Keeping Quiet
Learn to handle hum and buzz with a critical look at system noise from the ground up

By Eddie Ciletti

  For sound and video systems in-stallers, voodoo and wives tales abound about how to achieve minimal system noise. By noise, I mean hums and buzzes, which are power- and grounding-related issues. Hiss, on the other hand, is a gain-structure issue not covered in this article. Troubleshooting noise can eat into profit margins for installers, technicians and end-users, ultimately consuming an unpredictable amount of time and money. This article is intended to help everyone who has ever been burned by a problematic system.

The lack of noise immunity in some equipment is an insidious problem—the primary topic of this article—and the industry's dirty little secret. Long before software and hardware developers started pointing fingers at each other, all eyes turned toward the installer when the system powered up for the first time humming a tune. At least bad analog gear has somewhat of a voice to express its unhappiness—hums and buzzes for audio and a vertically creeping, horizontal bar for video. Digital gear lets us know only when it is too late, but it has increased manufacturer awareness regarding noise immunity, yielding a heightened consciousness that has trickled down and into some modern analog gear.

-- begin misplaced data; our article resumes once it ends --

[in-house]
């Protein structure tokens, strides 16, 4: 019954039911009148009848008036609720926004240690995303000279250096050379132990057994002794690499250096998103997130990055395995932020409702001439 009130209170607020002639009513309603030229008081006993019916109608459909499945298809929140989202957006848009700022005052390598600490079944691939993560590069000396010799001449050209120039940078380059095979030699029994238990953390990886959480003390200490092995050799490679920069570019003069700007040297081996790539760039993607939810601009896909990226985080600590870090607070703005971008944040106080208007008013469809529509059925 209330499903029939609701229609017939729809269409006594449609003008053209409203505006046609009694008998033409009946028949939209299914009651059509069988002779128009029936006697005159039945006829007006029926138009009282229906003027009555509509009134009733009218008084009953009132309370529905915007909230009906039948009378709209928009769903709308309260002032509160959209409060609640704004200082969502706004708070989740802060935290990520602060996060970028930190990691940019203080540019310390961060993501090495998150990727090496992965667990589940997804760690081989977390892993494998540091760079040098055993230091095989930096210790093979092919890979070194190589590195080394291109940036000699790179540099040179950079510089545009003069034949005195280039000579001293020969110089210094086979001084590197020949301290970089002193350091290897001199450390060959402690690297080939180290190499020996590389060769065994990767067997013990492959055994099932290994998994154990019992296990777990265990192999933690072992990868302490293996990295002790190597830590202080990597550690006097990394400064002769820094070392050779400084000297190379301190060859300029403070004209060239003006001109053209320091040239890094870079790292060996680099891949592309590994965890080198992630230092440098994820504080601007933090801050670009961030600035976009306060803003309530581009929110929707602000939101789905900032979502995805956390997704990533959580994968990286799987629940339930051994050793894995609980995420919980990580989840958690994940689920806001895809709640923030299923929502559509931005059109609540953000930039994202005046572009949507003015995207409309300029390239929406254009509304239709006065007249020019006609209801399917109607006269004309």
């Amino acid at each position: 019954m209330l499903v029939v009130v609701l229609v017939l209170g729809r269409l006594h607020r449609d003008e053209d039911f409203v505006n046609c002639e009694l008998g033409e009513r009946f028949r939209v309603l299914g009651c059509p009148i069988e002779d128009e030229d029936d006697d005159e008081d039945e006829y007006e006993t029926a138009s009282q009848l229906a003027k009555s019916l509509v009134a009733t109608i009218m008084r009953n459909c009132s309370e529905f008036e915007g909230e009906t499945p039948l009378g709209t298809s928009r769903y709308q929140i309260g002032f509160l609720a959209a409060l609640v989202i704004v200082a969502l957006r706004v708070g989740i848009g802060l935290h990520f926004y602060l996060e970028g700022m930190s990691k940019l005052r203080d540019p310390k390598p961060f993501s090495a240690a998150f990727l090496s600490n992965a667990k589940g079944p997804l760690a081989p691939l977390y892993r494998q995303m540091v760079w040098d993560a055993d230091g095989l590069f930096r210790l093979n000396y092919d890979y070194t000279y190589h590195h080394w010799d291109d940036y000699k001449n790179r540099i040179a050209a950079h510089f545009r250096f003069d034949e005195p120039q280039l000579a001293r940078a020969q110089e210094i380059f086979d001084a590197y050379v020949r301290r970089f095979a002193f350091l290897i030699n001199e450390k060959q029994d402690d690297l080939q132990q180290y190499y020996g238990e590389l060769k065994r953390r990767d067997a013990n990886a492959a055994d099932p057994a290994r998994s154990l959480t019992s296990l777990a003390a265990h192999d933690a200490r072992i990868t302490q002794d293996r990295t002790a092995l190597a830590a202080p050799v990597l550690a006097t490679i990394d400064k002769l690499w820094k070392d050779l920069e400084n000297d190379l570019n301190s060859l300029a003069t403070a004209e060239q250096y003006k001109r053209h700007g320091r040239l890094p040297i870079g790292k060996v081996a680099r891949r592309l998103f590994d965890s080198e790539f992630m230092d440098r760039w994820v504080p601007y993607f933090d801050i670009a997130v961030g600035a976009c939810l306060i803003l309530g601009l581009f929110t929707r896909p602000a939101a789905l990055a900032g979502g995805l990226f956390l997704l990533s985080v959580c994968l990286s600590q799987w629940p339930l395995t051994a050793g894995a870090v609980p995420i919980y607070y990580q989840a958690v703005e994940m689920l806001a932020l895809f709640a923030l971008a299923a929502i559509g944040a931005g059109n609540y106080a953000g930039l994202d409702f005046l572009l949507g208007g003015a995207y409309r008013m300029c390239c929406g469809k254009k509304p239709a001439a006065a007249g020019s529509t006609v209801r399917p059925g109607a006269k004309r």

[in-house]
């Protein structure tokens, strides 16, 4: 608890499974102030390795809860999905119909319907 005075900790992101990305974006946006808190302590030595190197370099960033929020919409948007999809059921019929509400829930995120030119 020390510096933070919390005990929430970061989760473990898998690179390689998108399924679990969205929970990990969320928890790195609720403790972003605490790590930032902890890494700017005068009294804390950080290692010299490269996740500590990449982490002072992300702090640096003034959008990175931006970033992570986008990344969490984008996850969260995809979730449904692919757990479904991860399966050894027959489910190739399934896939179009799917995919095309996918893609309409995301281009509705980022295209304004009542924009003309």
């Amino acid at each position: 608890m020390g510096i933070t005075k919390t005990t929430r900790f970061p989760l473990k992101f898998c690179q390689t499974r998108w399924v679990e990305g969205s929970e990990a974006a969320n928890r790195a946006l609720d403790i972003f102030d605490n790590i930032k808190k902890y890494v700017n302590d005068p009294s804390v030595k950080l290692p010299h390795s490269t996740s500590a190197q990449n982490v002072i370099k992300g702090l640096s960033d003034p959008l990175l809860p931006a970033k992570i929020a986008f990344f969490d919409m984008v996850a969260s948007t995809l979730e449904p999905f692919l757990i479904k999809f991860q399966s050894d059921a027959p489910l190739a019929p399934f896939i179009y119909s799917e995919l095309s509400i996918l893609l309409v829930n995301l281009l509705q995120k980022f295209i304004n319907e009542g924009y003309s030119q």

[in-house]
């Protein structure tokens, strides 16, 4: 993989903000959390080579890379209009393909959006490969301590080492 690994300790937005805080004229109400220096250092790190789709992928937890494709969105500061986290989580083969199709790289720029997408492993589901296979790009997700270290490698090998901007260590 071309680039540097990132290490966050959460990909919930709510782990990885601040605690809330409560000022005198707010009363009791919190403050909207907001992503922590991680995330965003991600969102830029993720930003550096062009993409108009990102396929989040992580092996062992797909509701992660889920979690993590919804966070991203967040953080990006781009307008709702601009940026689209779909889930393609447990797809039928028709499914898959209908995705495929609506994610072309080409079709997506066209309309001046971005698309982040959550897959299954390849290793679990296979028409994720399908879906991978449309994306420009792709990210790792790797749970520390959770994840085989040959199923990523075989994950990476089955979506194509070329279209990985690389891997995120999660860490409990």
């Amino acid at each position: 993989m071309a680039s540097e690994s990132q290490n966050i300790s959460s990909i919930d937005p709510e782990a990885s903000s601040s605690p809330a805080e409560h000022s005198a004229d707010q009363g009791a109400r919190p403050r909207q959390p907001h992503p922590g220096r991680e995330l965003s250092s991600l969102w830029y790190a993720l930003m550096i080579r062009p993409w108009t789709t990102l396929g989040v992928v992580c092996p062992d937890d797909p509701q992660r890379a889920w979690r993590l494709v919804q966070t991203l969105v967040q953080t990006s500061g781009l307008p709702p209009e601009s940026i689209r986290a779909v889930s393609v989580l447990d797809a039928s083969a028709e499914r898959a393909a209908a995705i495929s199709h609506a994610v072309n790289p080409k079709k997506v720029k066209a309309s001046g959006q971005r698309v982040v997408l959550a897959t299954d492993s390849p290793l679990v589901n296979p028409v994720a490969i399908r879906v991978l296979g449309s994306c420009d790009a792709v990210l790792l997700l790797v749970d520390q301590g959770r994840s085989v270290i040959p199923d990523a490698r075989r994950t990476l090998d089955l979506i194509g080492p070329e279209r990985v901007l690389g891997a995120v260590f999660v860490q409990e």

Figure 1. Wiring male XLR pin 1 to the chassis lug will safely direct shield noises to chassis

The first part of this article will cover systems basics and what should happen. Later in the article, I will address the fixes that have been attempted to accommodate bad gear and why they do not always work. Some are valid as insurance policies; others are borne out of paranoid overkill and mostly unnecessary.

I could not have written a single word about system noise without experience in the field. I have admittedly made mistakes and am lucky to have a tenacious, curious nature. All this makes me knowledgeable, but I am not an expert. In a parallel universe, brains far more brilliant than ours have wrestled these thorny issues. You can find more detailed information from Bill Whitlock at Jensen Transformers (, including a library of reference books for your suggested reading.

Another authority is Neil Muncy, who chairs the AES Standards Committee (SC-05-05) on the subject. You can find his condensed overview of suggested practices at the Rane site (, and honorable mention of Muncy appears at the Philip Giddings site ( specifically addressing the pin 1 issue (more on that later). At, there is a wonderful FAQ compiled from the newsgroup by the late Gabe Weiner.

Typical solutions
There are four solutions typically applied to circumvent system noise problems. It is not my intent to debunk what some may have embraced as religion, merely to shift the focus to the real problem, which involves the gear itself. The first solution is power distribution, an important part of every system's foundation. Before considering noise insurance options like balanced power, an isolated ground or star grounding, all of which require considerable effort and cash, it is important to remember how easily installation costs can exceed the cost of the gear. Few customers can claim that money is no object, and none of the aforementioned items are an absolute guarantee of long-term silence.